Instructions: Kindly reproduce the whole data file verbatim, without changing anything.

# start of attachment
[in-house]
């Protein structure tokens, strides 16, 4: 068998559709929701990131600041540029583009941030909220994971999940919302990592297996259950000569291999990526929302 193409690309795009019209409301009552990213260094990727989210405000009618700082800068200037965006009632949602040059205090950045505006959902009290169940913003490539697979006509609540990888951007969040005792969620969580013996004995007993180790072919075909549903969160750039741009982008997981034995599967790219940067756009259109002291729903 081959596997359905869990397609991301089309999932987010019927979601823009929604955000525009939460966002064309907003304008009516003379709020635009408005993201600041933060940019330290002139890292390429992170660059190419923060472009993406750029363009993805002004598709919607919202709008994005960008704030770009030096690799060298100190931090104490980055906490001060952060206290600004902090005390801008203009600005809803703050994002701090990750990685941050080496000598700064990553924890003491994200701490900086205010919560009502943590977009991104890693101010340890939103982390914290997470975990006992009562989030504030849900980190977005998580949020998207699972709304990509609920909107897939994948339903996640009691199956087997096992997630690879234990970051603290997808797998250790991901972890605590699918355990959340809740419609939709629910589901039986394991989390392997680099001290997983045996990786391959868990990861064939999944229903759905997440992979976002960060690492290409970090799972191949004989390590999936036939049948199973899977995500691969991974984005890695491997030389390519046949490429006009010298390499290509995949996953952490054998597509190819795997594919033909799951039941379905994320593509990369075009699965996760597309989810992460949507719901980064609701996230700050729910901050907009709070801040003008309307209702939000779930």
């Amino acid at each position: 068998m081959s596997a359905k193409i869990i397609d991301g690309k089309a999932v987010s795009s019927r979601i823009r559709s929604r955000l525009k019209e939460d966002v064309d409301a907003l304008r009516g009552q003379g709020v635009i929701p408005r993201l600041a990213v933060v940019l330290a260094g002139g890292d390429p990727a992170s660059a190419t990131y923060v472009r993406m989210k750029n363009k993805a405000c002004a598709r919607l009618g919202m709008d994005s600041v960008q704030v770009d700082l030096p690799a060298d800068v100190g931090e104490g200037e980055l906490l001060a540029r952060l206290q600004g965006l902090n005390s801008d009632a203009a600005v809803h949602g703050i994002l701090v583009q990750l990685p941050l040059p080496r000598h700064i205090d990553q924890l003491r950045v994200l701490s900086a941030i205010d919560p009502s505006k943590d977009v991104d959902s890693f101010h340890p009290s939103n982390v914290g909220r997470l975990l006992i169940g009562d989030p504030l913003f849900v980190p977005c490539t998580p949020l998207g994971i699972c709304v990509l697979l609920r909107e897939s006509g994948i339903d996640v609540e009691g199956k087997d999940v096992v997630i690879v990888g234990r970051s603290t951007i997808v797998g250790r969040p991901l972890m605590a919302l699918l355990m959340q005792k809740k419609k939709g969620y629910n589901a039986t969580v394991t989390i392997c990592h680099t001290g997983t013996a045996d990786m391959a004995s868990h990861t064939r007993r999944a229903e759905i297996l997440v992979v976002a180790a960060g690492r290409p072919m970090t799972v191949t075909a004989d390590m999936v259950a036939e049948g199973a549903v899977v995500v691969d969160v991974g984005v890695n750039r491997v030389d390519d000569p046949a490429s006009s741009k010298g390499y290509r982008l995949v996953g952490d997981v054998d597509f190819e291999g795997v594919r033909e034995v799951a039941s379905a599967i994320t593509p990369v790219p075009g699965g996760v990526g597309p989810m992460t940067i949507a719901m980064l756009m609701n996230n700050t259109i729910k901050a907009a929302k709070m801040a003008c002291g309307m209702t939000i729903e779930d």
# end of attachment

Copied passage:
[in-house]
């Protein structure tokens, strides 16, 4: 068998559709929701990131600041540029583009941030909220994971999940919302990592297996259950000569291999990526929302 193409690309795009019209409301009552990213260094990727989210405000009618700082800068200037965006009632949602040059205090950045505006959902009290169940913003490539697979006509609540990888951007969040005792969620969580013996004995007993180790072919075909549903969160750039741009982008997981034995599967790219940067756009259109002291729903 081959596997359905869990397609991301089309999932987010019927979601823009929604955000525009939460966002064309907003304008009516003379709020635009408005993201600041933060940019330290002139890292390429992170660059190419923060472009993406750029363009993805002004598709919607919202709008994005960008704030770009030096690799060298100190931090104490980055906490001060952060206290600004902090005390801008203009600005809803703050994002701090990750990685941050080496000598700064990553924890003491994200701490900086205010919560009502943590977009991104890693101010340890939103982390914290997470975990006992009562989030504030849900980190977005998580949020998207699972709304990509609920909107897939994948339903996640009691199956087997096992997630690879234990970051603290997808797998250790991901972890605590699918355990959340809740419609939709629910589901039986394991989390392997680099001290997983045996990786391959868990990861064939999944229903759905997440992979976002960060690492290409970090799972191949004989390590999936036939049948199973899977995500691969991974984005890695491997030389390519046949490429006009010298390499290509995949996953952490054998597509190819795997594919033909799951039941379905994320593509990369075009699965996760597309989810992460949507719901980064609701996230700050729910901050907009709070801040003008309307209702939000779930």
């Amino acid at each position: 068998m081959s596997a359905k193409i869990i397609d991301g690309k089309a999932v987010s795009s019927r979601i823009r559709s929604r955000l525009k019209e939460d966002v064309d409301a907003l304008r009516g009552q003379g709020v635009i929701p408005r993201l600041a990213v933060v940019l330290a260094g002139g890292d390429p990727a992170s660059a190419t990131y923060v472009r993406m989210k750029n363009k993805a405000c002004a598709r919607l009618g919202m709008d994005s600041v960008q704030v770009d700082l030096p690799a060298d800068v100190g931090e104490g200037e980055l906490l001060a540029r952060l206290q600004g965006l902090n005390s801008d009632a203009a600005v809803h949602g703050i994002l701090v583009q990750l990685p941050l040059p080496r000598h700064i205090d990553q924890l003491r950045v994200l701490s900086a941030i205010d919560p009502s505006k943590d977009v991104d959902s890693f101010h340890p009290s939103n982390v914290g909220r997470l975990l006992i169940g009562d989030p504030l913003f849900v980190p977005c490539t998580p949020l998207g994971i699972c709304v990509l697979l609920r909107e897939s006509g994948i339903d996640v609540e009691g199956k087997d999940v096992v997630i690879v990888g234990r970051s603290t951007i997808v797998g250790r969040p991901l972890m605590a919302l699918l355990m959340q005792k809740k419609k939709g969620y629910n589901a039986t969580v394991t989390i392997c990592h680099t001290g997983t013996a045996d990786m391959a004995s868990h990861t064939r007993r999944a229903e759905i297996l997440v992979v976002a180790a960060g690492r290409p072919m970090t799972v191949t075909a004989d390590m999936v259950a036939e049948g199973a549903v899977v995500v691969d969160v991974g984005v890695n750039r491997v030389d390519d000569p046949a490429s006009s741009k010298g390499y290509r982008l995949v996953g952490d997981v054998d597509f190819e291999g795997v594919r033909e034995v799951a039941s379905a599967i994320t593509p990369v790219p075009g699965g996760v990526g597309p989810m992460t940067i949507a719901m980064l756009m609701n996230n700050t259109i729910k901050a907009a929302k709070m801040a003008c002291g309307m209702t939000i729903e779930d």